After graduating in math, I drifted around studying subjects like human memory and perception and wrote an unpublished manuscript that seems to have inspired a stream of research on how memory works. After a master's degree in Control Theory, I spent a few years in software consulting. This was just as mini-computers were becoming available to businesses and information was stored on 8 inch floppies.

How did you get the idea and the inspiration to create Boulder Dash?

In my late twenties I had a friend who was deeply into electronic toys, including a large screen TV and an Atari 400. After several evenings playing games, I had a "I can do this" flash, and bought an Atari 800 to start writing games. But rather than just starting to write a game, I thought it would be prudent to contact a local game publisher to see what sort of game might be in demand.

The publisher put me in touch with Chris Gray, who had submitted a game in Basic, but didn't at the time have the skills to convert it into machine language. So this seemed like a good project to get my feet wet, and I sat down and got started. The game was similar to an arcade game called The Pit, but after examining it more I didn't think the game had any 'legs' – too much of it was predetermined. But I started playing with basic elements of dirt, rocks, and jewels and within a couple of days had built the basic "physics engine" of what was to become Boulder Dash. I realized that using a random number generator you could generate random caves, and that by controlling the density of rocks and jewels you could get some interesting game play. The game play was not only interesting from a puzzle standpoint, but it also appealed to various emotional drives – not only obvious psychotic ones like greed (collecting jewels), destructiveness (dislodging rocks and killing fireflies) – but more neurotic ones like cleaning all the dirt out of a cave. And I think the game had a sense of humor – if you find somebody inadvertently crushing themselves under a dislodged boulder funny.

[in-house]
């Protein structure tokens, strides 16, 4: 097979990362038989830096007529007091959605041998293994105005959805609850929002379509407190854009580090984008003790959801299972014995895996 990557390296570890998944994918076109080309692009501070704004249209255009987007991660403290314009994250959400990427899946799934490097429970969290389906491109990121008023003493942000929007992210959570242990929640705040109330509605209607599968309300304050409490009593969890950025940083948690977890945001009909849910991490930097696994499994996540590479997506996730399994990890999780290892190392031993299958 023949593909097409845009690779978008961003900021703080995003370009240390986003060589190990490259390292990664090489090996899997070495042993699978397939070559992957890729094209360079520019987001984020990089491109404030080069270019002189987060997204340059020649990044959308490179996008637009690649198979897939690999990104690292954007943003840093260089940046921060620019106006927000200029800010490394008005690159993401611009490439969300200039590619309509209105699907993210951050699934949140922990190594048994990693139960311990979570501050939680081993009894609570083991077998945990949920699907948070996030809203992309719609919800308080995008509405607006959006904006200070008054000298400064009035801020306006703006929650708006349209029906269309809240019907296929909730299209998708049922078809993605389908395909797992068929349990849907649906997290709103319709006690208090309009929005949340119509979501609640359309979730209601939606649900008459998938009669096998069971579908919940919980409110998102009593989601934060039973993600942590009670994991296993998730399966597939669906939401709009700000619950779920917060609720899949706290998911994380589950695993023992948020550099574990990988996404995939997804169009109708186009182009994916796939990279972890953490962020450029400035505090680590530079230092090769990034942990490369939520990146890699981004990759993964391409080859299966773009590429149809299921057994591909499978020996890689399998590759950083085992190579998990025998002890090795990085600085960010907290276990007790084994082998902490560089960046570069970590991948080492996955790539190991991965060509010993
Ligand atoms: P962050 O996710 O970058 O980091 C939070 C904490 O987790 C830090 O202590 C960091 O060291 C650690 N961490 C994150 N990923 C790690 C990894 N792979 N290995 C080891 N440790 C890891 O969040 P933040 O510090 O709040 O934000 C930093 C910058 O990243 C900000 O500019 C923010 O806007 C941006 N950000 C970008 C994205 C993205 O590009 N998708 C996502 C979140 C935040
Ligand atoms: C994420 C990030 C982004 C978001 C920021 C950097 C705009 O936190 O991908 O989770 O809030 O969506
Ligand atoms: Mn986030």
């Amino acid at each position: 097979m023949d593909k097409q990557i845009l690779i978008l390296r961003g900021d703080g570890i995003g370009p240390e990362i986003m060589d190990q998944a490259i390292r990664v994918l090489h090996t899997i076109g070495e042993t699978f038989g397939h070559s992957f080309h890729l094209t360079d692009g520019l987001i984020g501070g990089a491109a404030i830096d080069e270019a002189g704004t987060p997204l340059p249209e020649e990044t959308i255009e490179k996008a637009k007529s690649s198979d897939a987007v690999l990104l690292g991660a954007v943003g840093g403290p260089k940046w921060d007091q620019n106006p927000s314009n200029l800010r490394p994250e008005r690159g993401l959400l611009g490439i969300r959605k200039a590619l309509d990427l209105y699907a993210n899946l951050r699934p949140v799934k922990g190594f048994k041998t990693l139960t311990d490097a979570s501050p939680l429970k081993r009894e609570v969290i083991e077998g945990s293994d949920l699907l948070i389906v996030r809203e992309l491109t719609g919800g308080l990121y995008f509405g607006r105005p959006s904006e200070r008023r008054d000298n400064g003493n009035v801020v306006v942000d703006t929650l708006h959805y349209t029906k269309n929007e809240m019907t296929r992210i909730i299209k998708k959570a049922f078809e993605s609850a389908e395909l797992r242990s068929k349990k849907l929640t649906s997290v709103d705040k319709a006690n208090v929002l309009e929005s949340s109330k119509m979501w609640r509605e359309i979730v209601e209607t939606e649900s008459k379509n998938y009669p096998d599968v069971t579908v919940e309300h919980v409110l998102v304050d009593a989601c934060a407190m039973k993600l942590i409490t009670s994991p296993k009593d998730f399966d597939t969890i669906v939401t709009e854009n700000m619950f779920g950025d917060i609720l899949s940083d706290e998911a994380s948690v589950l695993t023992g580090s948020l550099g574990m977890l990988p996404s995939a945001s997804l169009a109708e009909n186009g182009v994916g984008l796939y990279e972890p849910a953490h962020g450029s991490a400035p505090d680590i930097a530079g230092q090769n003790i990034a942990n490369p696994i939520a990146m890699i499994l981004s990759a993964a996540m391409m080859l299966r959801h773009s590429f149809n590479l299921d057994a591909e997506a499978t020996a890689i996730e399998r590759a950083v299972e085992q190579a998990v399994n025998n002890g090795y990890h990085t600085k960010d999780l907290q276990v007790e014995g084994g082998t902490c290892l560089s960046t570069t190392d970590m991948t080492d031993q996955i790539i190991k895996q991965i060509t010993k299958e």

What exactly was your contribution within the development of the first Boulder Dash game (Atari 800)?

Chris and I lived quite far apart, so that our meetings were infrequent and involved a long drive. It turned out quite quickly that our design goals and methods were fairly incompatible. I was developing a game quite different from his original, and did so just about completely on my own. I designed all of the elements, physics, caves, the game play, the graphics, the music, and the title. Chris helped out with a few odds and ends – he suggested, for example, how to make the graphics for the game title by composing big letters out of the Atari character graphics. To be fair, Chris probably had lots of ideas, but they didn't really fit with my concept of where the game should go. And this was probably difficult for Chris because a project that he originally started was quickly evolving to a state where it was difficult for him to contribute. In the end, there was a lot of debate as to how exactly Chris should be credited and what his share of royalties should be.

Where did the name "Boulder Dash" come from? Who invented this name?

The working title of the game for a long time was "Cavern Raider", and several lame variants like "Cavern Crystals". Eventually I came up with the name "Boulder Dash", which is a takeoff on the word "balderdash". Coincidentally, a board game named "Balderdash" was also published in 1986.